The economic approach to crime: A general analytical framework
This section develops a simple analytical framework for examining some of the economic issues that arise in the analysis of crime and punishment. Suppose that there is some activity, the level of which is denoted by x, which causes uncompensated harm to others. We will refer to x as the 'crime rate', although the analysis can be applied to any activity which the state deems illegal. Individuals benefit privately from this activity, and this benefit is denoted by B(x) with B'(x) > 0 and B"(x) < 0. We assume that the individual has a privately optimal level of illegal activity, denoted by x°, which is where B'(x°) = 0.
Let H(x) be the aggregate external harm caused by the activity x. We assume that these external costs are increasing and that marginal costs are non-decreasing, so H'(x) > 0 and H"(x) > 0. In the absence of enforcement costs or compliance costs, the efficient level of illegal activity maximises W = B(x) - H(x). We assume that there is a unique efficient level of illegal activity x*, where x* satisfies B'(x*) = H'(x*) .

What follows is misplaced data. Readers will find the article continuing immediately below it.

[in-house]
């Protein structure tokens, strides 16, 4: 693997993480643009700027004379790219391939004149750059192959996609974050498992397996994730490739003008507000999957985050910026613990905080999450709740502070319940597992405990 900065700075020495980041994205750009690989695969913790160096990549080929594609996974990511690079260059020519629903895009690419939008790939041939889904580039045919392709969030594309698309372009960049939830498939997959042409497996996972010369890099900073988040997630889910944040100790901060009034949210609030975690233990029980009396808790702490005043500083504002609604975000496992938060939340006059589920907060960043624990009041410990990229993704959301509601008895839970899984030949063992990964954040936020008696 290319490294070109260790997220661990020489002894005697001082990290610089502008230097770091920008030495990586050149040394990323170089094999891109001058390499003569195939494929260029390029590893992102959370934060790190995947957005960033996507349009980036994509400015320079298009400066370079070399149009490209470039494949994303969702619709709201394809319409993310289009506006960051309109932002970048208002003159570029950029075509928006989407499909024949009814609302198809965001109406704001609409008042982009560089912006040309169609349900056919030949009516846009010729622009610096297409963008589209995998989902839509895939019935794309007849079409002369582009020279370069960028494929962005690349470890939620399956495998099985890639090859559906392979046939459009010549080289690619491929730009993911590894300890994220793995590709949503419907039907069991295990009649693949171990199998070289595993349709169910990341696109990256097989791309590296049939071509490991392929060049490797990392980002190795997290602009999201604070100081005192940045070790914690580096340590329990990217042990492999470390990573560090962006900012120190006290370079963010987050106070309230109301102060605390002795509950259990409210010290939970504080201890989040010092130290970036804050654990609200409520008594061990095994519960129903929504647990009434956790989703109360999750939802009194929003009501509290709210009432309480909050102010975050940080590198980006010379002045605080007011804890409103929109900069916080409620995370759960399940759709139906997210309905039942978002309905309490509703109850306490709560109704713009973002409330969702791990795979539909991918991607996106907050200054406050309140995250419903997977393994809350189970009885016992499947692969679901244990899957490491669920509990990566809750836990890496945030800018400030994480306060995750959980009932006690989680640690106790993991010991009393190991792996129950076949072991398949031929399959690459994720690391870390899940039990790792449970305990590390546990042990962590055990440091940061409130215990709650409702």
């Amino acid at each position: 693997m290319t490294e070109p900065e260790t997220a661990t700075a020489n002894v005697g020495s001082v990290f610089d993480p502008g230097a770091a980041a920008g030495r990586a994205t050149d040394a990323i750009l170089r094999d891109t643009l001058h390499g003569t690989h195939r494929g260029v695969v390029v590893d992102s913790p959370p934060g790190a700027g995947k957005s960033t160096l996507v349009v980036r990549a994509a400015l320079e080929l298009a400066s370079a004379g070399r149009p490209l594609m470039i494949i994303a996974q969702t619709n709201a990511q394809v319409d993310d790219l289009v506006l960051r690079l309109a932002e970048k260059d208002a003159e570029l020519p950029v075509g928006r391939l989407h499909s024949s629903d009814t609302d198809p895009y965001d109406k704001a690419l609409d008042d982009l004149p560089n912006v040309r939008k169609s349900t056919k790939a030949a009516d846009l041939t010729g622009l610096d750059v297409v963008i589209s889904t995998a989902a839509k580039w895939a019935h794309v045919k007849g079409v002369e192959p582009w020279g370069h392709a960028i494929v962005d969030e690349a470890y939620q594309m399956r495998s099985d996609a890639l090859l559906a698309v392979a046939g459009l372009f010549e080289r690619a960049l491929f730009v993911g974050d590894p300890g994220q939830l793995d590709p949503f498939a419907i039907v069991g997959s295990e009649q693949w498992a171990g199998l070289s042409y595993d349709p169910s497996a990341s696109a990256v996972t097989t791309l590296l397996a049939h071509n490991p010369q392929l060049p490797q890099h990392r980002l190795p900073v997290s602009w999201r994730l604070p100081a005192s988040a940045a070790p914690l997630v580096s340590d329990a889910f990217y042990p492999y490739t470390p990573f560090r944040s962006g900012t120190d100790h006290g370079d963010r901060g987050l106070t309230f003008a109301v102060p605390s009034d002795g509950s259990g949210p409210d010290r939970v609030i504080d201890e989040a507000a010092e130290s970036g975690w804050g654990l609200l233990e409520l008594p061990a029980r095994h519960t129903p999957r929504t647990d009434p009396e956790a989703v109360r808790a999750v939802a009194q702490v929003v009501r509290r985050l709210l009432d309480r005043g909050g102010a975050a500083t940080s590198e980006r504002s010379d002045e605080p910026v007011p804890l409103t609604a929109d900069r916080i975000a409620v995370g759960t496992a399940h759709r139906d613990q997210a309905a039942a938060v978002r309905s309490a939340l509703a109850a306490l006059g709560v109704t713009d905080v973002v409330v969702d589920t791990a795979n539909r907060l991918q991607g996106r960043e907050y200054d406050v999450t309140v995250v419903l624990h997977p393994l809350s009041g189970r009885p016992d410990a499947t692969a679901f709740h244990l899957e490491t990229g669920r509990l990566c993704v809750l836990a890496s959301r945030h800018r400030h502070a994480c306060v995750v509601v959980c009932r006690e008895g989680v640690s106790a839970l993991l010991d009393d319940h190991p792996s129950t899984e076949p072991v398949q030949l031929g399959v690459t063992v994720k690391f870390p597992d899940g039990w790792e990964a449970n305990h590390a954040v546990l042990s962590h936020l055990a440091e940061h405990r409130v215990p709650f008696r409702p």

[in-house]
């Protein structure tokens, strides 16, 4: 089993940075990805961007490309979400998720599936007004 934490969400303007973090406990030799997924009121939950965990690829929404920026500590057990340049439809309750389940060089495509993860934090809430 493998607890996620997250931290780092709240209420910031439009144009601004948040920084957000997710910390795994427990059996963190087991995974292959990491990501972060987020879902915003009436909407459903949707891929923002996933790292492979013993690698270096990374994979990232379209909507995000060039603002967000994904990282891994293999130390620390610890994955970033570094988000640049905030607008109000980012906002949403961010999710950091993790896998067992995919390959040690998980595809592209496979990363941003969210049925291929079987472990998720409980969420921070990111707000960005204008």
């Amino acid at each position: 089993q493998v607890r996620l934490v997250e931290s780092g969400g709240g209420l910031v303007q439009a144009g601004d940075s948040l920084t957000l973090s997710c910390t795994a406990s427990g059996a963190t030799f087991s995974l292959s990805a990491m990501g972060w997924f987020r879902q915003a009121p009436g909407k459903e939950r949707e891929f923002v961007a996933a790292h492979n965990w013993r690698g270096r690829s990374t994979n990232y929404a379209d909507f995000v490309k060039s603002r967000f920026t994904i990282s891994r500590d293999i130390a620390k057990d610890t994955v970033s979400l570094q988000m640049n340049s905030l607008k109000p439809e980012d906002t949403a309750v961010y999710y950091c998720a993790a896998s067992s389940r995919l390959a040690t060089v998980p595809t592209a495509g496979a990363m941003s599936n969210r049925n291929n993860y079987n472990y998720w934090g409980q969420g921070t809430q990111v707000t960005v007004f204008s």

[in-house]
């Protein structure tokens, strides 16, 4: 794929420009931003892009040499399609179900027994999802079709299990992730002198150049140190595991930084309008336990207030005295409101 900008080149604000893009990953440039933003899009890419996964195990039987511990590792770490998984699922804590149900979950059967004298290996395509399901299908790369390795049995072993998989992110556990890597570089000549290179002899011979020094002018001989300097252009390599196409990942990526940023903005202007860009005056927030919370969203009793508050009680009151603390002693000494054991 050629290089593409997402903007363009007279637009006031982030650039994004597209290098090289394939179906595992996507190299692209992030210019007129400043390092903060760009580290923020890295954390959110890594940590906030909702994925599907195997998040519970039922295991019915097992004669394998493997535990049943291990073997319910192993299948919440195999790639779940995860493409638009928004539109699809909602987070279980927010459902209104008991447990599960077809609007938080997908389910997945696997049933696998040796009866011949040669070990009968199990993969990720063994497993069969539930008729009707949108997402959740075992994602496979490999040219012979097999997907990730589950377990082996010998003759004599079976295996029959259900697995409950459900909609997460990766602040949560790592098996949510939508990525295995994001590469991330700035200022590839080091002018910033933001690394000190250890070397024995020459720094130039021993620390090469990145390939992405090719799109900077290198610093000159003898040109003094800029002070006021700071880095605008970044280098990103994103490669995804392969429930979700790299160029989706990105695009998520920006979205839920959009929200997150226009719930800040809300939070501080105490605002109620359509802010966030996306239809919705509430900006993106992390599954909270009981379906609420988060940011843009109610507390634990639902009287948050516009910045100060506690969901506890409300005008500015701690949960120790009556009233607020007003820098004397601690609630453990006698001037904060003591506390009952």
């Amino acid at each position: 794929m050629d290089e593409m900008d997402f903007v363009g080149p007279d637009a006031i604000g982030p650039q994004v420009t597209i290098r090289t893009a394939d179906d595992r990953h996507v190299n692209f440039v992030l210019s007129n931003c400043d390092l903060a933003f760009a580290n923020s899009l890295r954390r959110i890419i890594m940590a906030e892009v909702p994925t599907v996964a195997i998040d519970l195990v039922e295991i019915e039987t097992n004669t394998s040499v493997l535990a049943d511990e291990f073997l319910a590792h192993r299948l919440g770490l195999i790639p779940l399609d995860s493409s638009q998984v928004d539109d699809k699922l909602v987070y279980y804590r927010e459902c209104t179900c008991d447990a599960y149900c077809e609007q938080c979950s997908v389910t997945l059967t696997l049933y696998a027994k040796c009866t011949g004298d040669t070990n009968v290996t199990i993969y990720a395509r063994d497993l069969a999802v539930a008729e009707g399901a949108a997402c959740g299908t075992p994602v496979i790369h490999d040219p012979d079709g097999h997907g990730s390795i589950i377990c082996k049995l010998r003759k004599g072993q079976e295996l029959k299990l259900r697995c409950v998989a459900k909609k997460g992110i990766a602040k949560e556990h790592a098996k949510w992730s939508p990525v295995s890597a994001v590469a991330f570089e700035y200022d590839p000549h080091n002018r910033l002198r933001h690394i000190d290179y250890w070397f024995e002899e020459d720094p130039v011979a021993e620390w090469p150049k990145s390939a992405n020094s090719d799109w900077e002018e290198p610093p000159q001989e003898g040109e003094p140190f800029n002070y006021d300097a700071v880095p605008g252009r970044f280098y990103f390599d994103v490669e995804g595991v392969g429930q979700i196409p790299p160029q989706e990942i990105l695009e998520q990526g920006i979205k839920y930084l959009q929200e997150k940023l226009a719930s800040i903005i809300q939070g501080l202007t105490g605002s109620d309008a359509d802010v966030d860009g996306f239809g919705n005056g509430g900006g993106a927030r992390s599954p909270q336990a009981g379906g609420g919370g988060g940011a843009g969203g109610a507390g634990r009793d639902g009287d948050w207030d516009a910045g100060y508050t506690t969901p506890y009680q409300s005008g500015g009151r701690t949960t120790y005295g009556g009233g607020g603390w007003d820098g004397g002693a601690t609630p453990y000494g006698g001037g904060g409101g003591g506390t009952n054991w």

There are several important points to note here. First, the benefits that accrue to the individual are included in the aggregate measure of welfare. To not include them would risk assuming the economic issue away and would ignore the private incentives of individuals to engage in illegal activity - if individuals do not gain some benefit from committing illegal acts, why do they commit them? Secondly, even if enforcement is not costless, the efficient level of illegal activity is generally not zero, although our specification certainly allows this a possibility (rather than imposing it).
Figure 9.2.1 The efficient level of illegal activity